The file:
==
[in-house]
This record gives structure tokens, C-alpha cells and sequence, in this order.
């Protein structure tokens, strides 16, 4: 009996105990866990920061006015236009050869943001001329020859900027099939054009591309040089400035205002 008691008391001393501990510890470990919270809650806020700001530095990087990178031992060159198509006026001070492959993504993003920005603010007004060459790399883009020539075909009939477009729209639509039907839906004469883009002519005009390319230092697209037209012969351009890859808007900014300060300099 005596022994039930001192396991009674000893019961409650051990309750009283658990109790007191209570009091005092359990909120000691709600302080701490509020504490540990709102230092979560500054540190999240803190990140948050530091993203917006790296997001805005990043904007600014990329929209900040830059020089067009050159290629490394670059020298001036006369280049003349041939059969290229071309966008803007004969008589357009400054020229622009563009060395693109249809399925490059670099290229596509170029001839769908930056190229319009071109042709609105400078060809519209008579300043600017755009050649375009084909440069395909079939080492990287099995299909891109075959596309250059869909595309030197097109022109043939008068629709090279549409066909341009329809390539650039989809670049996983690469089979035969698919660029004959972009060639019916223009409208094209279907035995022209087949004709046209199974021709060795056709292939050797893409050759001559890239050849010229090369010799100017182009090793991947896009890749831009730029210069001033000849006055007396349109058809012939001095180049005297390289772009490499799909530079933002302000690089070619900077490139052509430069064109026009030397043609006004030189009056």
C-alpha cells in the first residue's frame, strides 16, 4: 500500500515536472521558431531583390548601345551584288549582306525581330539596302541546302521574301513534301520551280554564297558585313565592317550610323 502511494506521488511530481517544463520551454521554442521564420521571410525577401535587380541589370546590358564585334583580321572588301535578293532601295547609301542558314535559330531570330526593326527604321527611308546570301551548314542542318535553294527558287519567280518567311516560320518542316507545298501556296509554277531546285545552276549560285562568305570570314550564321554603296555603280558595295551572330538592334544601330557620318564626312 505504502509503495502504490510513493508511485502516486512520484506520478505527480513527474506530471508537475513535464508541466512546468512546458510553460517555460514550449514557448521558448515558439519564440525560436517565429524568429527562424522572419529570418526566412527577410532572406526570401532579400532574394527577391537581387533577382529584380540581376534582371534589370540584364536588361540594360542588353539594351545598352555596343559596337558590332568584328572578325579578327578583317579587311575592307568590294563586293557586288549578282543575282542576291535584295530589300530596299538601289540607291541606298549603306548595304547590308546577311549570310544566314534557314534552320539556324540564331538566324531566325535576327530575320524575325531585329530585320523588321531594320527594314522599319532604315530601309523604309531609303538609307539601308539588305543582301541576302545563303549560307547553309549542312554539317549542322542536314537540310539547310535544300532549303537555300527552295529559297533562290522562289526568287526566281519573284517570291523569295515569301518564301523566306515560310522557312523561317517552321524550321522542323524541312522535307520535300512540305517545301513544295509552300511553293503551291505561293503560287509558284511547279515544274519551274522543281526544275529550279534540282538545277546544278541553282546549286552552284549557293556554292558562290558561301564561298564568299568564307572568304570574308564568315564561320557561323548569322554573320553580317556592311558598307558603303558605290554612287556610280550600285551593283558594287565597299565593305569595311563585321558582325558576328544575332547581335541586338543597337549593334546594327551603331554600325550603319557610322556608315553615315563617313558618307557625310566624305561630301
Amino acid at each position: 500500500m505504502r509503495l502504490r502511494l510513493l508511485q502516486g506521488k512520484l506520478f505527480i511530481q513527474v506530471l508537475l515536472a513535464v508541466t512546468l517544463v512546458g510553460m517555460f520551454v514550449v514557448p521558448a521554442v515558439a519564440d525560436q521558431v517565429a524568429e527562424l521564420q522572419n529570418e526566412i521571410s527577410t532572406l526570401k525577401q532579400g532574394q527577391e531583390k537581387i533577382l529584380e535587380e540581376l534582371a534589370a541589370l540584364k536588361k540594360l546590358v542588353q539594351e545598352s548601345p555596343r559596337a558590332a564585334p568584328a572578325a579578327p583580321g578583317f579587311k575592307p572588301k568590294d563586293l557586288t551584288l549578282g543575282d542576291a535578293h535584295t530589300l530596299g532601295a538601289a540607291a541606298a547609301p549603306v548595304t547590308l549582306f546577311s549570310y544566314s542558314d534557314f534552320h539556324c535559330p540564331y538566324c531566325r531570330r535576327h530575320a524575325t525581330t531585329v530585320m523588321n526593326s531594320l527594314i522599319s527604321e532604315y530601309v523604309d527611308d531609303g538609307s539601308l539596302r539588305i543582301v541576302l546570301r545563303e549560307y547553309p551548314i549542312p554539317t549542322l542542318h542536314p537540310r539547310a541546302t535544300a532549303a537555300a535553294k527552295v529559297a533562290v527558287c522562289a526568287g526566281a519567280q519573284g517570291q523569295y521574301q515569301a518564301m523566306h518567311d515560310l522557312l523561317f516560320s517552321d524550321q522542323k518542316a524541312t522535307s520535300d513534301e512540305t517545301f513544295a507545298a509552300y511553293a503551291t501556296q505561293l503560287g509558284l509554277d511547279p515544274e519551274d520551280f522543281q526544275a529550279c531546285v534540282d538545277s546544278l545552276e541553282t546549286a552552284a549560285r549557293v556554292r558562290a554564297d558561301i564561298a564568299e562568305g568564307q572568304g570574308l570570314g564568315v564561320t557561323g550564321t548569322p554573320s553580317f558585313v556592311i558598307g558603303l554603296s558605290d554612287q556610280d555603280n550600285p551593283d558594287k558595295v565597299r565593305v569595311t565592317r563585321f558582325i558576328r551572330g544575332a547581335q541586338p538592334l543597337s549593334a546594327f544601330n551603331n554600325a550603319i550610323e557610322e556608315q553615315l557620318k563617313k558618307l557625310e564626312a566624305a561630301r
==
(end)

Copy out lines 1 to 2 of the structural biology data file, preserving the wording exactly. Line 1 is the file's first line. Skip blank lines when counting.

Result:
[in-house]
This record gives structure tokens, C-alpha cells and sequence, in this order.